The introduction of high-throughput measurement techniques has transformed modern biology, where the phrase “high-throughput” should be seen in the light of the number of variables measured rather than the number of samples: that is, we have many data about few objects. Finding differences between two groups of objects (patients and controls, different varieties of fruits, different food products, …) has become a very important area of research. The classical statistical tests in most cases suffer from many false positives from multiple testing, and correcting for this often leads to low power. Moreover, it is unclear what threshold to choose: in many cases the level of alpha is being adjusted until the number of “significant” variables seems more or less right (for whatever reason: follow-up experiments typically are more time-consuming and one may be forced to settle for the best twenty or thirty variables). The R package BioMark addresses both the problem of what threshold to choose, and how to select relevant variables by providing Higher Criticism thresholding (Donoho and Jin, 2008) and Stability Selection (Meinshausen and Buehlmann, 2010), respectively. The HC approach is a kind of second-level significance testing: it assesses the distribution of p values from a primary test and compares that to the expected uniform distribution. Assuming that real differences are rare and weak, the method then suggests an appropriate cutoff point, based on the data at hand. Stability selection works by repeatedly subsampling the data, and only considering those variables as putative biomarkers that consistently show up as important. We have adapted both Higher Criticism and Stability Selection for use with omics data, and provide an easily accessible implementation in our BioMark package, available from CRAN (http://cran.r-project.org). The Higher Criticism approach is extended to also work with methods typically employed in metabolomics and proteomics, such as PLSDA, PCLDA and the VIP measure (Wehrens and Franceschi, 2012). Since no null distribution can be defined beforehand, it is derived using label permutations, and the results show excellent performance for experimental spike-in data (also included in the BioMark package). The same multivariate methods have been combined with stability selection (Wehrens et al., 2011) and again show very good results, testifying of the robustness of the stability selection paradigm. References: Donoho D, Jin J (2008). “Higher criticism thresholding: optimal feature selection when useful features are rare and weak.” PNAS, 105(39), 14790–14795. Meinshausen N, Buehlmann P (2010). “Stability selection.” J. R. Statist. Soc. B, 72, 417–473. With discussion. Wehrens R, Franceschi P, Vrhovsek U, Mattivi F (2011). “Stability-based biomarker selection.” Anal. Chim. Acta, 705, 15–23. Wehrens R, Franceschi P (2012). “Thresholding for Biomarker Selection in Multivariate Data using Higher Criticism”. Submitted for publication.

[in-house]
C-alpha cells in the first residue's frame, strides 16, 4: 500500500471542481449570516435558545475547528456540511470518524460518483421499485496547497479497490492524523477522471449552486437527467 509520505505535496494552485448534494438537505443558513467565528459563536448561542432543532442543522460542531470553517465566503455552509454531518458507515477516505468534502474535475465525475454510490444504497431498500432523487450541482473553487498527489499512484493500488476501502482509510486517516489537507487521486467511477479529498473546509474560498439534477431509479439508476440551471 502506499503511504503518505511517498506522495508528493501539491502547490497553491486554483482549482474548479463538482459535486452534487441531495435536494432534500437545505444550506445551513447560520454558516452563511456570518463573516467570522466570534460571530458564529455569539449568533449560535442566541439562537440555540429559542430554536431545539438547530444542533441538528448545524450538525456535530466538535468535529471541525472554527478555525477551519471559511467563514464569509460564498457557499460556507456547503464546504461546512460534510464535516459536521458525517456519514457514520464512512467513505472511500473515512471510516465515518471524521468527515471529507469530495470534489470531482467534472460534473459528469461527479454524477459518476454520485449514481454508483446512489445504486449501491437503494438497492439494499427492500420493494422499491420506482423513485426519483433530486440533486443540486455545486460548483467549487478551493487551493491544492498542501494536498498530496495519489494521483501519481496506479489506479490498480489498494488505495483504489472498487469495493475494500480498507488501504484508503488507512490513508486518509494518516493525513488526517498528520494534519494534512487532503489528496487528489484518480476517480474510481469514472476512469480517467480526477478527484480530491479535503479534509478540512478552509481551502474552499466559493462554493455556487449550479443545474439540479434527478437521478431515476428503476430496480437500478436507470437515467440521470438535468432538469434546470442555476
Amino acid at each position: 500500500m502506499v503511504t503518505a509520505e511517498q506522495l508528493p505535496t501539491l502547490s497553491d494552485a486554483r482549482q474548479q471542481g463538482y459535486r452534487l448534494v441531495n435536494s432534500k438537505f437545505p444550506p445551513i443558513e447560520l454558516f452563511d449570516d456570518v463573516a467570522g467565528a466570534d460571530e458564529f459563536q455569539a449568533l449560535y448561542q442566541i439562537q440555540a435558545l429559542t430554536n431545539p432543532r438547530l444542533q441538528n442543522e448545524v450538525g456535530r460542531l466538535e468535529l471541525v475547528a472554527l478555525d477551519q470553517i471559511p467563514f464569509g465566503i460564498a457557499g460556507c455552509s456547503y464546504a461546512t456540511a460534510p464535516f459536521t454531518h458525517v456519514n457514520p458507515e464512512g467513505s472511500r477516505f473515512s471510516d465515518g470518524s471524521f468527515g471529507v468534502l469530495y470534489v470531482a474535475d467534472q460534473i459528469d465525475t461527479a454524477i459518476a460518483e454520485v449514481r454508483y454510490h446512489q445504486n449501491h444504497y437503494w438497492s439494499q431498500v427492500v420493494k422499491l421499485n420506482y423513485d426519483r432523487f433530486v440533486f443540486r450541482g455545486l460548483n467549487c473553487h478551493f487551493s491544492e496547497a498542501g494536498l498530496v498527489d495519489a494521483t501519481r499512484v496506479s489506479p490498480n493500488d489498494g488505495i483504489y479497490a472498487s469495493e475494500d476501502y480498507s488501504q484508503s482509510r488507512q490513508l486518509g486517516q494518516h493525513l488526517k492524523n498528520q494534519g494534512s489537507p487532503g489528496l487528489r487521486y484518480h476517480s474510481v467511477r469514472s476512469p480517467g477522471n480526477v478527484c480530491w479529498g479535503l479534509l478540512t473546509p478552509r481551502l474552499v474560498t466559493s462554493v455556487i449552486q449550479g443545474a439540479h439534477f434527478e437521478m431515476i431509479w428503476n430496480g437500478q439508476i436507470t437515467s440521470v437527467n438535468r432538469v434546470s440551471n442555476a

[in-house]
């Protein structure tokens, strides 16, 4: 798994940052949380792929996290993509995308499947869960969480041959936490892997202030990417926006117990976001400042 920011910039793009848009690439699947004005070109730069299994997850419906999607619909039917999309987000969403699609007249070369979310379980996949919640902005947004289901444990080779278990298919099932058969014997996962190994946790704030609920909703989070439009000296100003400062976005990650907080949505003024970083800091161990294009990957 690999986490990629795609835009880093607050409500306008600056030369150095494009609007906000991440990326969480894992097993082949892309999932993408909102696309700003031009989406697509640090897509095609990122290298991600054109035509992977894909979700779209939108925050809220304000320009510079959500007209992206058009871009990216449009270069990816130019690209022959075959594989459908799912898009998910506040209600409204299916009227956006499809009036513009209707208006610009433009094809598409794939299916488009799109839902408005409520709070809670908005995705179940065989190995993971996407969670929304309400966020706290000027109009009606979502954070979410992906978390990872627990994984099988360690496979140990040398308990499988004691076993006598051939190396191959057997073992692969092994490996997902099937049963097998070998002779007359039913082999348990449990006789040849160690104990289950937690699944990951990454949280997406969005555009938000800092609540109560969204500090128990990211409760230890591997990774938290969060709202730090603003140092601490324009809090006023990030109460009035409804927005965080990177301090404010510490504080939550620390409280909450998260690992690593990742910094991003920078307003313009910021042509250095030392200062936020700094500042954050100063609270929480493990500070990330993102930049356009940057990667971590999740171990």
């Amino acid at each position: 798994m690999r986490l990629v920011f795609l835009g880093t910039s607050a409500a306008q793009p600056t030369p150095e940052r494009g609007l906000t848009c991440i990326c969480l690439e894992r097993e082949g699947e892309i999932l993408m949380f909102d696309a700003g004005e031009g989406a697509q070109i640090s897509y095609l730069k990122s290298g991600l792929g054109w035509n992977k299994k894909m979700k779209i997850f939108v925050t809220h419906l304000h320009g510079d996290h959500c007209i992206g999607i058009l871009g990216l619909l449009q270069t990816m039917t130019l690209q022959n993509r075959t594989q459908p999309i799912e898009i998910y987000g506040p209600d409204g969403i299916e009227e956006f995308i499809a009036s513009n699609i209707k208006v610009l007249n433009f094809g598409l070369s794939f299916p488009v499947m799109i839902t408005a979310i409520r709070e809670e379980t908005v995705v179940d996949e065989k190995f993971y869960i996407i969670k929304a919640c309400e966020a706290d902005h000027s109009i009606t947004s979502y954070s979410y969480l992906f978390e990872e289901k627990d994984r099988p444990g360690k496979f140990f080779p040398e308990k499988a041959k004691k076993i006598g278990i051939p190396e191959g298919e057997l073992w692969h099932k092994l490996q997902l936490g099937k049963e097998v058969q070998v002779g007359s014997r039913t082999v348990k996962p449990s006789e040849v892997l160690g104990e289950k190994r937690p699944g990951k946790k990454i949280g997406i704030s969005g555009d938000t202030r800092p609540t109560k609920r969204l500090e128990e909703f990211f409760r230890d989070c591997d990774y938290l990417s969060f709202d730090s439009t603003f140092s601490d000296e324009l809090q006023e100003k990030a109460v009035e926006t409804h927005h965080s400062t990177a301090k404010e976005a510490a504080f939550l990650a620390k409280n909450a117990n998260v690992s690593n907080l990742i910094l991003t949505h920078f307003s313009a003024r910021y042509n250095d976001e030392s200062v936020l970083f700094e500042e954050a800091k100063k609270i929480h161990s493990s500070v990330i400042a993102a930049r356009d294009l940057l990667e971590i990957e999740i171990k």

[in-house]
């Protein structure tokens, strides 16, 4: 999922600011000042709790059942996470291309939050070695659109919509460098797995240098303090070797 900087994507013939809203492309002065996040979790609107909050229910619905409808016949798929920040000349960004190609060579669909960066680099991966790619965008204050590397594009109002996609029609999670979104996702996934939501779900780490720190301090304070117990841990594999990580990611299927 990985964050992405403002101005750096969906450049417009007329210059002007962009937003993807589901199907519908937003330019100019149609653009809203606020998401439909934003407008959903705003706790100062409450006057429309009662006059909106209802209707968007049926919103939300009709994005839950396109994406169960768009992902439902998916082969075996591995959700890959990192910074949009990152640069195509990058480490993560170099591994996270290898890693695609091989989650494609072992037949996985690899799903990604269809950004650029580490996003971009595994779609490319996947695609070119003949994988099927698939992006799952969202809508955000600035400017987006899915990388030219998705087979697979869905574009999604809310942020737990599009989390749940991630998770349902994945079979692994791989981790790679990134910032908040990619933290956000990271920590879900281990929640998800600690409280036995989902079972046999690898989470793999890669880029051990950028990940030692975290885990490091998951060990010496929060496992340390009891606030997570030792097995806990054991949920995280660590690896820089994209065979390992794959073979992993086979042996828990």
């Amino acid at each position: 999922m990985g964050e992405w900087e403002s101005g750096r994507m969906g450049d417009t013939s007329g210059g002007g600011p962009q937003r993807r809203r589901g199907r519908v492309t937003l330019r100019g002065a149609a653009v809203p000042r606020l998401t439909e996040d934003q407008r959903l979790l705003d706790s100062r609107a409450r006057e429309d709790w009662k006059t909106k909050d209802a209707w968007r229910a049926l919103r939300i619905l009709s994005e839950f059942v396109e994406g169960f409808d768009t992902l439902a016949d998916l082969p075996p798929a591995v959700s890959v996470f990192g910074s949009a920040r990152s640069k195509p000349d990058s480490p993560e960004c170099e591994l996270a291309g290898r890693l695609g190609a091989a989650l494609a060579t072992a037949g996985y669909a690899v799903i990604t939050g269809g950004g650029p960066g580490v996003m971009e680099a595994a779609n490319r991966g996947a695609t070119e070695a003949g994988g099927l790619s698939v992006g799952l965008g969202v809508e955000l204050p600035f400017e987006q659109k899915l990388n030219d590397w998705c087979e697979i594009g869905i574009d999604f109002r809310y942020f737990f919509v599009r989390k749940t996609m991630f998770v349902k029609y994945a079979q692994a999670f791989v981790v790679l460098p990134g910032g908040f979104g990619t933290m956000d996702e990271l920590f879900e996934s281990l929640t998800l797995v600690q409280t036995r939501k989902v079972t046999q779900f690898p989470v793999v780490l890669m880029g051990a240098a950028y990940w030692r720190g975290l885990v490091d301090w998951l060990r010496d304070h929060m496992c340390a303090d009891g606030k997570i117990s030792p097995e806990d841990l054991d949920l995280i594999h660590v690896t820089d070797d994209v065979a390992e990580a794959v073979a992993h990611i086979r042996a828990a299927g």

|Citation:||Wehrens, R.; Franceschi, P. (2012). Biomarker selection in R: the BioMark package. In: XXVIth International Biometric Conference, August 26-31, 2012, Kobe, Japan. url: http://secretariat.ne.jp/ibc2012/programme/p1-5/P-5/147-P-5-1.pdf handle: http://hdl.handle.net/10449/21584|
|Organization unit:||Computational Biology # CRI_2011-JAN2016|
|Authors:||Wehrens, R.; Franceschi, P.|
|Title:||Biomarker selection in R: the BioMark package|
|Keywords ENG:||Data analysis|
|Appears in Collections:||03 - Conference object|